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During the same year a similar car was built but this time with a 1000 cc OSCA unit (dubbed, logically, the Sport 1000).

The Sport 2000 was the most interesting car of the three: the chassis was (like that of the Vallelunga), formed by a central backbone, but this time it was made of titanium and with a diameter of 33 cm. It not only served as a frame, but also as a fuel tank carrying 120 litres. Seven load-carrying collars were pop-riveted at unequal intervals along this tube and these intervals were progressively reduced towards the more heavily stressed rear end of the car where the engine was fitted. At the front and rear end of the tub, sub frames were bolted on carrying the front suspension and the engine. This engine was the Massiminio designed flat eight, now with a capacity of 1931 cc and a claimed output of 208 hp at 8400 rpm and a maximum torque of 19.4 mkg at 5800 rpm. Twin distributors and plugs plus two overhead camshafts per cylinder bank made the engine a technical dream. Behind the all alloy engine, a six-speed gearbox was mounted longitudinally and its gears could be replaced within nine minutes. Again the engine was part of the load bearing chassis and the rear suspension parts were directly fitted to it.

The Sport 2000 was a small car with a wheel base of 2,300 mm, a front track of 1,300 mm, a rear track of 1,360 mm and an overall height of 720 mm. Its weight was only 570 kg. The body resembled that of the Vallelunga spider and as the car could reach a speed of 256 km/h it would have been ideal for hill climbs, the main purpose DeTomaso built the car. It was never used, however, and was put aside when new ideas entered DeTomaso's mind.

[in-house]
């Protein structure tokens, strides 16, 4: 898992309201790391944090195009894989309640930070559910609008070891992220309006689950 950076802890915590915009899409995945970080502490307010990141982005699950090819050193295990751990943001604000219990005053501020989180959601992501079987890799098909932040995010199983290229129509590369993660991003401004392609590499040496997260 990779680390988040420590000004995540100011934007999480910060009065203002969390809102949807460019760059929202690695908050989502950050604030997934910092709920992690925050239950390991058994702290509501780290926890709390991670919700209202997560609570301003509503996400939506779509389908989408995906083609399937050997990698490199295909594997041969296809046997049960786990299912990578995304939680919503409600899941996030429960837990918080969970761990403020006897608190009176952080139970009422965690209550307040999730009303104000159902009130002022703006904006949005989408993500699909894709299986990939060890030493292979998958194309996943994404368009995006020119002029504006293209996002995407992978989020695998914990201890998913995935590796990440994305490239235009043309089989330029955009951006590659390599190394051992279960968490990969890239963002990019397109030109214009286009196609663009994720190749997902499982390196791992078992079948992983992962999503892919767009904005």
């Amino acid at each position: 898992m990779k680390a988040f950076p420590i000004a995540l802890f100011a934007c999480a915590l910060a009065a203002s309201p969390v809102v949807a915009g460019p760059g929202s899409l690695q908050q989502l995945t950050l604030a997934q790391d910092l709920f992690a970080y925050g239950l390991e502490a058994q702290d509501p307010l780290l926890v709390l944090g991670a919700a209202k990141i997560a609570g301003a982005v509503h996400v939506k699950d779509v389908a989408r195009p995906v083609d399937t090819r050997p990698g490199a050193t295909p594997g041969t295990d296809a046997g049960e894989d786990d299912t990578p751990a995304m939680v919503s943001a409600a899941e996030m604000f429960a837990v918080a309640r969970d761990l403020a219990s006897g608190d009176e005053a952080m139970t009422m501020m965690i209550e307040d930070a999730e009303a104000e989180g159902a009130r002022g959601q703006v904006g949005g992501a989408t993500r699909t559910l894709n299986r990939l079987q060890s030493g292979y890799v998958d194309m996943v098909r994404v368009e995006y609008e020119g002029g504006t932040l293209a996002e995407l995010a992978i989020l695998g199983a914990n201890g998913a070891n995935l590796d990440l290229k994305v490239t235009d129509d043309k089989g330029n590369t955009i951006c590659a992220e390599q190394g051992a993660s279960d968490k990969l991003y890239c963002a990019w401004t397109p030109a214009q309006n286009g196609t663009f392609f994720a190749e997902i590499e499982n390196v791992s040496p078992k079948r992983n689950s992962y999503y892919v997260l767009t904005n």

One of these ideas was the Sport 5000 that was seen at the forty-seventh Turin Motor Show held in November 1965. This time the car shown was an open sports racer for the Group 9 racing. The car was called "Ghia-DeTomaso Sport 5000" and was, so the press information said, a "Novita Assoluta". The car was certainly new and certainly something special as even the name "Ghia" was mentioned. Medaro Fantuzzi in Modena built the automobile, with a body designed by American Pete Brock, as early as 1963 while working for Carroll Shelby. It could have become the successor to the Shelby Cobra on a chassis made by DeTomaso. The Shelby-DeTomaso marriage never came about and when Brock left his American boss, he took his drawings with him to offer them DeTomaso.

With money from Ghia (therefore "Ghia" as part of the name) ten cars could be built by Fantuzzi, who had built bodies for Maserati racing cars since 1926.

The Sport 5000 was an interesting car in many ways. Exciting was the spoiler at the rear of the car that adjusted itself relative to the speed of the car, as it was connected with the gearshift lever. The body looked aerodynamic enough with big air intakes on top of the rear fenders. The chassis layout was similar to that of the Vallelunga but stronger and heavier and again the engine was a stressed member. The power plant used was a 4.7 litre Ford V8 as available in various high performance Mustangs. This unit was then upgraded by DeTomaso: new light alloy cylinder heads, pistons and connecting rods were fitted and the compression ratio was brought up to 12.75:1. The measured output was a claimed 475 hp at 7300 rpm.